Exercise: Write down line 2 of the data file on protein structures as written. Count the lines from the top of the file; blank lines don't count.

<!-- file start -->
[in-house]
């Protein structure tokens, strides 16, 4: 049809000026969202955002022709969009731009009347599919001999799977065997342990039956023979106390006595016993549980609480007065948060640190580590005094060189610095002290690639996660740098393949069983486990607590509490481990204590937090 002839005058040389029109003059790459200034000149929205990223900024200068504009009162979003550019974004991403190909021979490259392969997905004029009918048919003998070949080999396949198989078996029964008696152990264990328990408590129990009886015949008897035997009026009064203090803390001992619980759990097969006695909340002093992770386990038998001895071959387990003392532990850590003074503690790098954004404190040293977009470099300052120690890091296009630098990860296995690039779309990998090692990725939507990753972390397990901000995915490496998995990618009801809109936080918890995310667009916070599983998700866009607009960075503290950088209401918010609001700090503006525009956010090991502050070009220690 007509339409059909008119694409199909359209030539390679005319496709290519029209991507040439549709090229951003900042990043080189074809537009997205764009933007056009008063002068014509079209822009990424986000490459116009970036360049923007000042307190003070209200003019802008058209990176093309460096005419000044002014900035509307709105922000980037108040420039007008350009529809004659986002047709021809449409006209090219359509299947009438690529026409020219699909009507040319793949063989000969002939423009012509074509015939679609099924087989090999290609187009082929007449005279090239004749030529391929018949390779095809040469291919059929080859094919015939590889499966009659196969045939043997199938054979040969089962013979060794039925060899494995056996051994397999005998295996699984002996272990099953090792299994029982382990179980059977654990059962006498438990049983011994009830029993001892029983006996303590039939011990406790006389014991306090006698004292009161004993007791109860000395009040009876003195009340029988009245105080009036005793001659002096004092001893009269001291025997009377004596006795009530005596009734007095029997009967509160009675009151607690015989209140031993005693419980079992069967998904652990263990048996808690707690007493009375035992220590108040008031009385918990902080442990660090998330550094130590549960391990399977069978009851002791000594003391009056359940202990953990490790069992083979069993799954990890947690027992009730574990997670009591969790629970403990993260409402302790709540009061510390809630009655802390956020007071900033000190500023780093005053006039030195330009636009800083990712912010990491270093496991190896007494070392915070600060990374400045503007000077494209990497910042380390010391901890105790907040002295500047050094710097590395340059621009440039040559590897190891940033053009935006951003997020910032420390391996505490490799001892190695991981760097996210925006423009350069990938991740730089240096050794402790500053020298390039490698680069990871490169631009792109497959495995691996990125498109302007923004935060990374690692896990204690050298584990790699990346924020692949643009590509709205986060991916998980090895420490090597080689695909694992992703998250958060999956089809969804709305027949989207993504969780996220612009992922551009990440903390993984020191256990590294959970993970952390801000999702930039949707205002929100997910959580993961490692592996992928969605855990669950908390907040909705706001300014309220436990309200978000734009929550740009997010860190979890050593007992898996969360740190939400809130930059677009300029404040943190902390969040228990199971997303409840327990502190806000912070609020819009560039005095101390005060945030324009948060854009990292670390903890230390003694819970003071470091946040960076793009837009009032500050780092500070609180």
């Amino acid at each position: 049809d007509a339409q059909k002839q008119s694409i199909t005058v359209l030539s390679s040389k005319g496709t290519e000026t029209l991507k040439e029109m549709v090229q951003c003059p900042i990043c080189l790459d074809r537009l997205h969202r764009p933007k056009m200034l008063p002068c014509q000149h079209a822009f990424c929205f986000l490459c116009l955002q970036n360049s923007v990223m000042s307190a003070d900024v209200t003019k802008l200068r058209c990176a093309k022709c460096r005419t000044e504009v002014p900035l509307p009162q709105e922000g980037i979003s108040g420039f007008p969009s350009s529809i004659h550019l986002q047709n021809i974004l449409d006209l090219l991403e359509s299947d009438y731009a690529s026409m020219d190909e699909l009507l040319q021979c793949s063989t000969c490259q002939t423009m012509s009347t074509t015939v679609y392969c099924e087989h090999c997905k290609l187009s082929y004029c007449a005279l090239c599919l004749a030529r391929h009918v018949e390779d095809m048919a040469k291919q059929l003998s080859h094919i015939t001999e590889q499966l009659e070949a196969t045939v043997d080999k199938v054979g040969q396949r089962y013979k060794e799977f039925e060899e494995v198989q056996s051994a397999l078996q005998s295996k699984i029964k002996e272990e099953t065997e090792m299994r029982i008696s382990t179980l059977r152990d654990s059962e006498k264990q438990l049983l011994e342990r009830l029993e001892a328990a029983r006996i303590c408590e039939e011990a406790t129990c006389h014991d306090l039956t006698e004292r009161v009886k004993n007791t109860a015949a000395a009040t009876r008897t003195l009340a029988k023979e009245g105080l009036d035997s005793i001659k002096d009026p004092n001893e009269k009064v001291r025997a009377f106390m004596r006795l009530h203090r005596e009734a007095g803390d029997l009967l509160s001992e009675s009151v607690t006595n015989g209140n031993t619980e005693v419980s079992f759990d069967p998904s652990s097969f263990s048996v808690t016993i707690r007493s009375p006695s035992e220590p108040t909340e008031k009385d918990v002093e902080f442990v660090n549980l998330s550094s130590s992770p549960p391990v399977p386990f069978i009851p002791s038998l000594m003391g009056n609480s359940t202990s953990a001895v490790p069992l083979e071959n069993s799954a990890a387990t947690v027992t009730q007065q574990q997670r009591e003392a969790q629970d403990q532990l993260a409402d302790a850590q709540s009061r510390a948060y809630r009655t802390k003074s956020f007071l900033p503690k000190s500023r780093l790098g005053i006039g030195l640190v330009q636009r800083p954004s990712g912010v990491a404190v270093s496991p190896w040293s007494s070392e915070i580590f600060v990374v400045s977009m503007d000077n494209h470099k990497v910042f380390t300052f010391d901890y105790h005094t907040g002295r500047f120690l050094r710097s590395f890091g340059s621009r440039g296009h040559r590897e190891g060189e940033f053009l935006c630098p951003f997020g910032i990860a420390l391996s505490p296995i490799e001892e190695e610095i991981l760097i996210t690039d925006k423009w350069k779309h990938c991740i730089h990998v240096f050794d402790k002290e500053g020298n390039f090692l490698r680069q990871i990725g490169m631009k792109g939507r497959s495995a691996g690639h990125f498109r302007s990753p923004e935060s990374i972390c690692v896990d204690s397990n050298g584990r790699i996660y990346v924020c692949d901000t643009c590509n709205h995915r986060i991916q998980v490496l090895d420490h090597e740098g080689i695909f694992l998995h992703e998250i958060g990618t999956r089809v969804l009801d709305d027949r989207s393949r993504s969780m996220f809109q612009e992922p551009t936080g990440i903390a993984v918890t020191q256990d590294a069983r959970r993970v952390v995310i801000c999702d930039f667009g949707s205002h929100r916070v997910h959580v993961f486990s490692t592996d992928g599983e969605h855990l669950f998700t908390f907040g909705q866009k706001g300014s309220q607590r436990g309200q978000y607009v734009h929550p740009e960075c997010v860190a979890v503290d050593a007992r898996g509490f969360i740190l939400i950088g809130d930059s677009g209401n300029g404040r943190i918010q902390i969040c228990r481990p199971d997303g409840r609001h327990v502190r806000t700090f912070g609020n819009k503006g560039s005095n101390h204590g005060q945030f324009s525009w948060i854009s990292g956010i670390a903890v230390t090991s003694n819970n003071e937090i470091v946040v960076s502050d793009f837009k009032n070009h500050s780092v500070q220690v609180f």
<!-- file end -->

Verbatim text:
């Protein structure tokens, strides 16, 4: 049809000026969202955002022709969009731009009347599919001999799977065997342990039956023979106390006595016993549980609480007065948060640190580590005094060189610095002290690639996660740098393949069983486990607590509490481990204590937090 002839005058040389029109003059790459200034000149929205990223900024200068504009009162979003550019974004991403190909021979490259392969997905004029009918048919003998070949080999396949198989078996029964008696152990264990328990408590129990009886015949008897035997009026009064203090803390001992619980759990097969006695909340002093992770386990038998001895071959387990003392532990850590003074503690790098954004404190040293977009470099300052120690890091296009630098990860296995690039779309990998090692990725939507990753972390397990901000995915490496998995990618009801809109936080918890995310667009916070599983998700866009607009960075503290950088209401918010609001700090503006525009956010090991502050070009220690 007509339409059909008119694409199909359209030539390679005319496709290519029209991507040439549709090229951003900042990043080189074809537009997205764009933007056009008063002068014509079209822009990424986000490459116009970036360049923007000042307190003070209200003019802008058209990176093309460096005419000044002014900035509307709105922000980037108040420039007008350009529809004659986002047709021809449409006209090219359509299947009438690529026409020219699909009507040319793949063989000969002939423009012509074509015939679609099924087989090999290609187009082929007449005279090239004749030529391929018949390779095809040469291919059929080859094919015939590889499966009659196969045939043997199938054979040969089962013979060794039925060899494995056996051994397999005998295996699984002996272990099953090792299994029982382990179980059977654990059962006498438990049983011994009830029993001892029983006996303590039939011990406790006389014991306090006698004292009161004993007791109860000395009040009876003195009340029988009245105080009036005793001659002096004092001893009269001291025997009377004596006795009530005596009734007095029997009967509160009675009151607690015989209140031993005693419980079992069967998904652990263990048996808690707690007493009375035992220590108040008031009385918990902080442990660090998330550094130590549960391990399977069978009851002791000594003391009056359940202990953990490790069992083979069993799954990890947690027992009730574990997670009591969790629970403990993260409402302790709540009061510390809630009655802390956020007071900033000190500023780093005053006039030195330009636009800083990712912010990491270093496991190896007494070392915070600060990374400045503007000077494209990497910042380390010391901890105790907040002295500047050094710097590395340059621009440039040559590897190891940033053009935006951003997020910032420390391996505490490799001892190695991981760097996210925006423009350069990938991740730089240096050794402790500053020298390039490698680069990871490169631009792109497959495995691996990125498109302007923004935060990374690692896990204690050298584990790699990346924020692949643009590509709205986060991916998980090895420490090597080689695909694992992703998250958060999956089809969804709305027949989207993504969780996220612009992922551009990440903390993984020191256990590294959970993970952390801000999702930039949707205002929100997910959580993961490692592996992928969605855990669950908390907040909705706001300014309220436990309200978000734009929550740009997010860190979890050593007992898996969360740190939400809130930059677009300029404040943190902390969040228990199971997303409840327990502190806000912070609020819009560039005095101390005060945030324009948060854009990292670390903890230390003694819970003071470091946040960076793009837009009032500050780092500070609180």